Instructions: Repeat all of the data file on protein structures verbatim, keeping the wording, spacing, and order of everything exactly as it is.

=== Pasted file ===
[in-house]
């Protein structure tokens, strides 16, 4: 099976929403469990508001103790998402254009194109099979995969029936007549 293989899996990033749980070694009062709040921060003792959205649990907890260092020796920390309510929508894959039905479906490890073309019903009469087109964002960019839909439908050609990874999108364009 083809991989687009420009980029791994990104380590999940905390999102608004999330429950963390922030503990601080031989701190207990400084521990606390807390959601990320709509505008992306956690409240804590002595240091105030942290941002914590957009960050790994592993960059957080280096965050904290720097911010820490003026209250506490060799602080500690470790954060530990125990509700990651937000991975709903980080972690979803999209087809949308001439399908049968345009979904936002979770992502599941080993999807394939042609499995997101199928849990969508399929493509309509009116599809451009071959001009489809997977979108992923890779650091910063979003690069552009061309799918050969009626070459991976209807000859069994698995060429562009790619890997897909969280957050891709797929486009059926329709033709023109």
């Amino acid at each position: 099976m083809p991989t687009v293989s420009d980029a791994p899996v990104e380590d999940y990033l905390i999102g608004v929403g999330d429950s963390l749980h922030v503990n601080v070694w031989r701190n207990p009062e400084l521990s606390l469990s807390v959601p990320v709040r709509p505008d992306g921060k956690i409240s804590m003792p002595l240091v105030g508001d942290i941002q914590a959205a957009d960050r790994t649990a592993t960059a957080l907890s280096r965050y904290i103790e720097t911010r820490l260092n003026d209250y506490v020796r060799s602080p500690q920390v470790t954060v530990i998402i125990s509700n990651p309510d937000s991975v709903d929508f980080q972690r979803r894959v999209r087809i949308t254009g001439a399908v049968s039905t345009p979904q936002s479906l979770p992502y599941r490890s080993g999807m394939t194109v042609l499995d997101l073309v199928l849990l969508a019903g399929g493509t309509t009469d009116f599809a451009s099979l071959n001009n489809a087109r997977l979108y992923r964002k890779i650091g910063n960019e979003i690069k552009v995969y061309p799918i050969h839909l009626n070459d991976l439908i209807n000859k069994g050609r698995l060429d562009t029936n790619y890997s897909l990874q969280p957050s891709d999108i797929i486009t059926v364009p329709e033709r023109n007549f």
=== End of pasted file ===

[in-house]
């Protein structure tokens, strides 16, 4: 099976929403469990508001103790998402254009194109099979995969029936007549 293989899996990033749980070694009062709040921060003792959205649990907890260092020796920390309510929508894959039905479906490890073309019903009469087109964002960019839909439908050609990874999108364009 083809991989687009420009980029791994990104380590999940905390999102608004999330429950963390922030503990601080031989701190207990400084521990606390807390959601990320709509505008992306956690409240804590002595240091105030942290941002914590957009960050790994592993960059957080280096965050904290720097911010820490003026209250506490060799602080500690470790954060530990125990509700990651937000991975709903980080972690979803999209087809949308001439399908049968345009979904936002979770992502599941080993999807394939042609499995997101199928849990969508399929493509309509009116599809451009071959001009489809997977979108992923890779650091910063979003690069552009061309799918050969009626070459991976209807000859069994698995060429562009790619890997897909969280957050891709797929486009059926329709033709023109």
């Amino acid at each position: 099976m083809p991989t687009v293989s420009d980029a791994p899996v990104e380590d999940y990033l905390i999102g608004v929403g999330d429950s963390l749980h922030v503990n601080v070694w031989r701190n207990p009062e400084l521990s606390l469990s807390v959601p990320v709040r709509p505008d992306g921060k956690i409240s804590m003792p002595l240091v105030g508001d942290i941002q914590a959205a957009d960050r790994t649990a592993t960059a957080l907890s280096r965050y904290i103790e720097t911010r820490l260092n003026d209250y506490v020796r060799s602080p500690q920390v470790t954060v530990i998402i125990s509700n990651p309510d937000s991975v709903d929508f980080q972690r979803r894959v999209r087809i949308t254009g001439a399908v049968s039905t345009p979904q936002s479906l979770p992502y599941r490890s080993g999807m394939t194109v042609l499995d997101l073309v199928l849990l969508a019903g399929g493509t309509t009469d009116f599809a451009s099979l071959n001009n489809a087109r997977l979108y992923r964002k890779i650091g910063n960019e979003i690069k552009v995969y061309p799918i050969h839909l009626n070459d991976l439908i209807n000859k069994g050609r698995l060429d562009t029936n790619y890997s897909l990874q969280p957050s891709d999108i797929i486009t059926v364009p329709e033709r023109n007549f």